While 60 to 70% of the western population seem to be suffering some level of metabolic syndrome and are insulin resistant[8] some people who are metabolically healthy are still obese.[9]  For these people simply reducing the energy density without consideration of carbs or insulin load (i.e. lowering their fat intake with higher amounts of water and fibre) will help them to consume less calories.

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Someone who is metabolically healthy (i.e. excellent blood glucose levels etc) yet still obese would do well to focus on the nutrient dense low energy density vegetables, fruits, seafood and meat in the top right of this chart.

This is basically where I’m at after normalising my glucose and HbA1c but I’d still like to drop some more weight.  I now need to take my own advice and focus on more nutrient dense proteins and vegetables and indulge less on the yummy high fat foods.

The typical problem with a low fat approach typically comes not from eating too much vegetables or fruit (top right of this chart) but rather when your energy comes from highly insulinogenic, energy dense low nutrient density foods (e.g.  processed grains and softdrinks) which end up on the top left of all of these charts.

The only real ‘problem’ with a high nutrient density low energy density approach is that it is physically difficult to get enough food down to achieve an energy surplus.  The benefit is that it typically leads to weight loss while still maintaining very high levels of nutrition.

A high nutrient density low energy density approach could still be ketogenic due to the low level of processed carbohydrates and low insulin load.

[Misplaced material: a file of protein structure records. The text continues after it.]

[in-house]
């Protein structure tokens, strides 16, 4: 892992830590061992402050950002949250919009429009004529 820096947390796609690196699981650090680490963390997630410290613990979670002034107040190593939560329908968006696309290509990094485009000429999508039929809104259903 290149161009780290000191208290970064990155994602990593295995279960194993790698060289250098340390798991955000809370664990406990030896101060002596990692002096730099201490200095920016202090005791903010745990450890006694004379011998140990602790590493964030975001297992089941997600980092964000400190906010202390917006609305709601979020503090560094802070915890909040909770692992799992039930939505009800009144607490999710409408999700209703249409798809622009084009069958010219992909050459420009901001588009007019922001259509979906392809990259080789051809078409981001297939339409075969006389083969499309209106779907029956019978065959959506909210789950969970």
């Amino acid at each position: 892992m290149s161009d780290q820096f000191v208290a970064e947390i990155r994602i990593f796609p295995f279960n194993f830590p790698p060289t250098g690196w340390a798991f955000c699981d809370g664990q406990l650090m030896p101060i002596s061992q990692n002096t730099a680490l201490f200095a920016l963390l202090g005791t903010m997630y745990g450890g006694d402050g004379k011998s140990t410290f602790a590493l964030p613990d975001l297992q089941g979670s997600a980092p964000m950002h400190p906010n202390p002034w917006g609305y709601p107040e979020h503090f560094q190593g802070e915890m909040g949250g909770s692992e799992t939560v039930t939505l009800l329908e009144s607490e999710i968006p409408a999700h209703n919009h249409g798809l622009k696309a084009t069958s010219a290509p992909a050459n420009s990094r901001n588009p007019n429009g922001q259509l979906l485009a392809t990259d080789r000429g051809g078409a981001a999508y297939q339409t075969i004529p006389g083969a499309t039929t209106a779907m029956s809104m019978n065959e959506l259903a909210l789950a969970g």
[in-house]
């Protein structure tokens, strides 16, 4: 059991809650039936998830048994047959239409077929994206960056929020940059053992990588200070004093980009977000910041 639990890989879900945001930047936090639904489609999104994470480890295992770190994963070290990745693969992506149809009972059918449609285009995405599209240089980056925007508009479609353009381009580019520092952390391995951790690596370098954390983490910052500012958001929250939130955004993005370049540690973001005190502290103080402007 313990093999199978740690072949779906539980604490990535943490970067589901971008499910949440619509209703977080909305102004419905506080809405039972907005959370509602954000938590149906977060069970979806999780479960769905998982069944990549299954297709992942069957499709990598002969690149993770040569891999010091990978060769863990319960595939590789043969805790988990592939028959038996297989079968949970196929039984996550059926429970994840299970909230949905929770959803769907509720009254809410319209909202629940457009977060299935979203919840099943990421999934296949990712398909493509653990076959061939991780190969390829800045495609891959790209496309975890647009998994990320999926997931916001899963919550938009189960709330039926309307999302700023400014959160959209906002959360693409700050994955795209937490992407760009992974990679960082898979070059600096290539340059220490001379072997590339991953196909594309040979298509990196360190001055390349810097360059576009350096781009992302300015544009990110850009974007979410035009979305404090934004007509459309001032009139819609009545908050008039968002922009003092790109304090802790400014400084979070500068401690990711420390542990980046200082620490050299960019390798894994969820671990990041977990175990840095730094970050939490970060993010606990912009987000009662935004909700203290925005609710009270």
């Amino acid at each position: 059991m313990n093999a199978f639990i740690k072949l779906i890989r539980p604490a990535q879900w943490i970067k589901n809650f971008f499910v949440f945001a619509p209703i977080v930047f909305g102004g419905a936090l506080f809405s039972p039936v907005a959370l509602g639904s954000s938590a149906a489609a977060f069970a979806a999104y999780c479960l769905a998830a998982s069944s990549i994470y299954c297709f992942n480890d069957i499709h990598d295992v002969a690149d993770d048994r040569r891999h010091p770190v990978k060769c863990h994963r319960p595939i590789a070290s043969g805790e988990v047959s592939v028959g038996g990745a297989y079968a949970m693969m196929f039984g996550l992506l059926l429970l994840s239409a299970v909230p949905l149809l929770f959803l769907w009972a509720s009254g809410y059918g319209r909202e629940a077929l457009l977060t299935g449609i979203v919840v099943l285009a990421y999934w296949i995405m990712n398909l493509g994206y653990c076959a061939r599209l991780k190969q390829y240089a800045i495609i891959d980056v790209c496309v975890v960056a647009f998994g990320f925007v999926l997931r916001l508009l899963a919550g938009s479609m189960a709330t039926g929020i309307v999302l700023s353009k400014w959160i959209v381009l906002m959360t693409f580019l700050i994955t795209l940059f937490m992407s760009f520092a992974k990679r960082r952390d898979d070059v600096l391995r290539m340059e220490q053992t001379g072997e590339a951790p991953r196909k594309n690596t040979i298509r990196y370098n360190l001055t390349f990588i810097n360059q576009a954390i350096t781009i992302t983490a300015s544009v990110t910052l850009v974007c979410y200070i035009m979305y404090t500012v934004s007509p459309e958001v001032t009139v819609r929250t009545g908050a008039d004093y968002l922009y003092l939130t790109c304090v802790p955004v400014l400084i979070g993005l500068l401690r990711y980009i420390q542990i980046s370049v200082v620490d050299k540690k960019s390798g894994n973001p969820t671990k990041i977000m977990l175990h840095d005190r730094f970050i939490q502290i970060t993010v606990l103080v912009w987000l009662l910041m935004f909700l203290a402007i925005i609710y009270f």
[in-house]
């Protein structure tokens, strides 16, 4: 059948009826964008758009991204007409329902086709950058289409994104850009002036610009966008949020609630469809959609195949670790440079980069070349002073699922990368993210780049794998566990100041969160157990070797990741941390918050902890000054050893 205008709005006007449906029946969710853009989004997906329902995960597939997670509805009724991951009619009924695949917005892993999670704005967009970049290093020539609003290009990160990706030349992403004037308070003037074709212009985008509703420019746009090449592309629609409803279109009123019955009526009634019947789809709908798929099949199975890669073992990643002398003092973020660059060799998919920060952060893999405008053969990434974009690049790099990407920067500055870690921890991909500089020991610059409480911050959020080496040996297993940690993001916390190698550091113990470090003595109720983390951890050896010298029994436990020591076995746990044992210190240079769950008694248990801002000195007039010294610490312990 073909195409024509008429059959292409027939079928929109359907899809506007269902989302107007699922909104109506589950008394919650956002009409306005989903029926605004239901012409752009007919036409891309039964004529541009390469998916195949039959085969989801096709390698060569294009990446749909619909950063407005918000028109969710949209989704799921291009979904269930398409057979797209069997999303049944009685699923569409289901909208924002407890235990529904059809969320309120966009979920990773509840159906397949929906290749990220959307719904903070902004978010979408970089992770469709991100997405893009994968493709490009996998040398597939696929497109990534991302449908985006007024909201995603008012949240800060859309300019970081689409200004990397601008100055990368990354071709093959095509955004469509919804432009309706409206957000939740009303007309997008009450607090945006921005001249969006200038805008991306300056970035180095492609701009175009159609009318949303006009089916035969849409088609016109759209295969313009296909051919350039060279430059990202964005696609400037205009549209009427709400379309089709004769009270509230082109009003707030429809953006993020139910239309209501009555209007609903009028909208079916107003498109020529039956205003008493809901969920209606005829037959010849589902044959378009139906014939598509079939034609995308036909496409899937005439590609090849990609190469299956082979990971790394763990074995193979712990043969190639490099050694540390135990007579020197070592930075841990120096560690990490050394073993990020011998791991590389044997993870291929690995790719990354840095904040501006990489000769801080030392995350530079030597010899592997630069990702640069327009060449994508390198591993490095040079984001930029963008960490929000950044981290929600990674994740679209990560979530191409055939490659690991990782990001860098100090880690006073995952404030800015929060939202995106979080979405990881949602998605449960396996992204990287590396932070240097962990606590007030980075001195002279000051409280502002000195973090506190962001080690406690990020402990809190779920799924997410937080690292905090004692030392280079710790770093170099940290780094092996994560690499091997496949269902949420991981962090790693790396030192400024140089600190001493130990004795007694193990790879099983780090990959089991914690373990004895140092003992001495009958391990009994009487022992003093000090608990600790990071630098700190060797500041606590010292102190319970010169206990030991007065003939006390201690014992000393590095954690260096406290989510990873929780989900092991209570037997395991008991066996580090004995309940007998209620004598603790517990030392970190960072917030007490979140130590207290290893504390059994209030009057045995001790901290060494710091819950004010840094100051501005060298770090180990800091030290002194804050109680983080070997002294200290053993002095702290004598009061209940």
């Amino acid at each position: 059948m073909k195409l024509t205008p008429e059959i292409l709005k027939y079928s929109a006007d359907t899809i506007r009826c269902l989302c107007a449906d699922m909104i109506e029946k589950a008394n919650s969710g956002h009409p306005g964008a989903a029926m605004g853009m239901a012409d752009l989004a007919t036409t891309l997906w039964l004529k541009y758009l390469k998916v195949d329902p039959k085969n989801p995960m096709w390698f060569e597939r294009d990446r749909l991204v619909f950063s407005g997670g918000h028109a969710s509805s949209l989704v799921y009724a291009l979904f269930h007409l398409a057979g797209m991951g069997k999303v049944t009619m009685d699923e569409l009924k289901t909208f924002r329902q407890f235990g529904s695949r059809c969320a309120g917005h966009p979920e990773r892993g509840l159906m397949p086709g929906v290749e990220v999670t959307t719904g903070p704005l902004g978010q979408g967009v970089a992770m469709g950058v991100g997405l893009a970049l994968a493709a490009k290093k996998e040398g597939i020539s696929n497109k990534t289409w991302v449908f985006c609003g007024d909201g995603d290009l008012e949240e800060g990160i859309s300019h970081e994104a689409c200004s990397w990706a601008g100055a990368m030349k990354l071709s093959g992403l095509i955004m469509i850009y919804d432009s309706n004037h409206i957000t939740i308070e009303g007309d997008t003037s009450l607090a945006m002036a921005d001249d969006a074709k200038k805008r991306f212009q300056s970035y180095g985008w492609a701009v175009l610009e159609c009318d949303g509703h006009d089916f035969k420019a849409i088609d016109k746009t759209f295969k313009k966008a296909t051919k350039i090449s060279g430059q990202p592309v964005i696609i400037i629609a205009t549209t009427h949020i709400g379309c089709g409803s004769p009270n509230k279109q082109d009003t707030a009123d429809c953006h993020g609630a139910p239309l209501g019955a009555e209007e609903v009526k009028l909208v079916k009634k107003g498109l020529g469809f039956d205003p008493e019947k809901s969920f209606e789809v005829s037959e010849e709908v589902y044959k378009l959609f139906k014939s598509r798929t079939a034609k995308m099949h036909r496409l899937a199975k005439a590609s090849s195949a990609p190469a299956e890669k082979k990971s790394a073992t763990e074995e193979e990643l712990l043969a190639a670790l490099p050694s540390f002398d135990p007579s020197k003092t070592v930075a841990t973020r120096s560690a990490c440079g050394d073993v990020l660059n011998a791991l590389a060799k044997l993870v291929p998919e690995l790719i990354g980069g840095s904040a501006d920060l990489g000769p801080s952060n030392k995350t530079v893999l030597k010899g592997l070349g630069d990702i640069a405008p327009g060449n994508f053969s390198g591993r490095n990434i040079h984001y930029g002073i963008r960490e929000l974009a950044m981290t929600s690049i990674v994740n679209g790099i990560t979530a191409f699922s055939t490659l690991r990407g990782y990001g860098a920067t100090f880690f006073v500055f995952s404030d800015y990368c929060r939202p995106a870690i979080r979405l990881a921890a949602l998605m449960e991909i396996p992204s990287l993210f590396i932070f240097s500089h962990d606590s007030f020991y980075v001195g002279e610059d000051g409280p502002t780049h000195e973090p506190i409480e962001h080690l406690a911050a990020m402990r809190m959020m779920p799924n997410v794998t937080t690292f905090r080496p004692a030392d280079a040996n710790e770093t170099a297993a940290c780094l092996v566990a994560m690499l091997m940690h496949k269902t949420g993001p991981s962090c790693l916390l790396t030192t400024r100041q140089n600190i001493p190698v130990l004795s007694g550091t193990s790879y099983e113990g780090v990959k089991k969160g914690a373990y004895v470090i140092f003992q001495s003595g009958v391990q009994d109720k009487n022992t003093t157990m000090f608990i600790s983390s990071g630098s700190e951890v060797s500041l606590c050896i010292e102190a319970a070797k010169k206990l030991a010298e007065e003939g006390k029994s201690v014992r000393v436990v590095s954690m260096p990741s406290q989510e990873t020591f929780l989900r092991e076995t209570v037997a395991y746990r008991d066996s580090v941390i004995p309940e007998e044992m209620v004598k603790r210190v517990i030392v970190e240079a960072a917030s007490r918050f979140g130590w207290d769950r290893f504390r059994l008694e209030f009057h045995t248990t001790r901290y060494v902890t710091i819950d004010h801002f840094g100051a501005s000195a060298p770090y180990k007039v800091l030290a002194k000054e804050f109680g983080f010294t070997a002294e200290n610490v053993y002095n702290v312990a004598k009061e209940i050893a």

Click here to view the interactive Tableau version of nutrient density versus energy density.

Net carbs versus nutrient density

Lots of people like to count carbohydrates or net carbohydrates (i.e. carbohydrates minus the indigestible fibre).  In my view I think it’s better to think in terms of net carbohydrates when eating real foods to make sure you don’t miss out on nutrient dense vegetables.

The chart below shows nutrient density versus net carbohydrates.  Focusing on the foods on the top right and avoiding the soft drinks, cereals and breads at the bottom will be a pretty good strategy.

The limitation of net carbs is that it doesn’t account for the impact of protein which is an important consideration for people with type 1 diabetes or advanced type 2 diabetes.

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Click here to view an interactive Tableau version of nutrient density versus net carbs.

Insulin load versus nutrient density

This brings us to my favourite way to look at nutrient density… insulin load.

Thinking in terms of insulin load involves consideration of net carbs plus about half the protein as requiring insulin.  Insulin load per 100g of food is neat because it means that we also end up with lower energy density foods as well which is not a bad thing for most people who often wouldn’t mind losing some weight (note: low energy density foods like celery may not be so great if you’re trying to fuel for a marathon).

I think it’s good to also consider the insulin effect of protein because insulin is a finite resource.   While people who are metabolically healthy will be able to eat high protein foods without seeing a substantial rise in their blood glucose levels, people who are very insulin resistant or have type 1 diabetes will see their  glucose levels rise with protein and may need to inject insulin to cover the protein they eat.  This doesn’t mean though that people who are insulin resistant should avoid high protein foods, because they are typically very nutrient dense.

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Again, we can see that it’s the soft drinks, breakfast cereals and breads at the bottom of this chart that we really need to be avoiding!

This thinking seems to align with common sense wisdom.  Tick.

Click here to view an interactive version of insulin load versus nutrient density.

Summary

Hopefully you can see how thinking about nutrient density graphically in combination with other parameters can be useful to refine your food selection for different goals.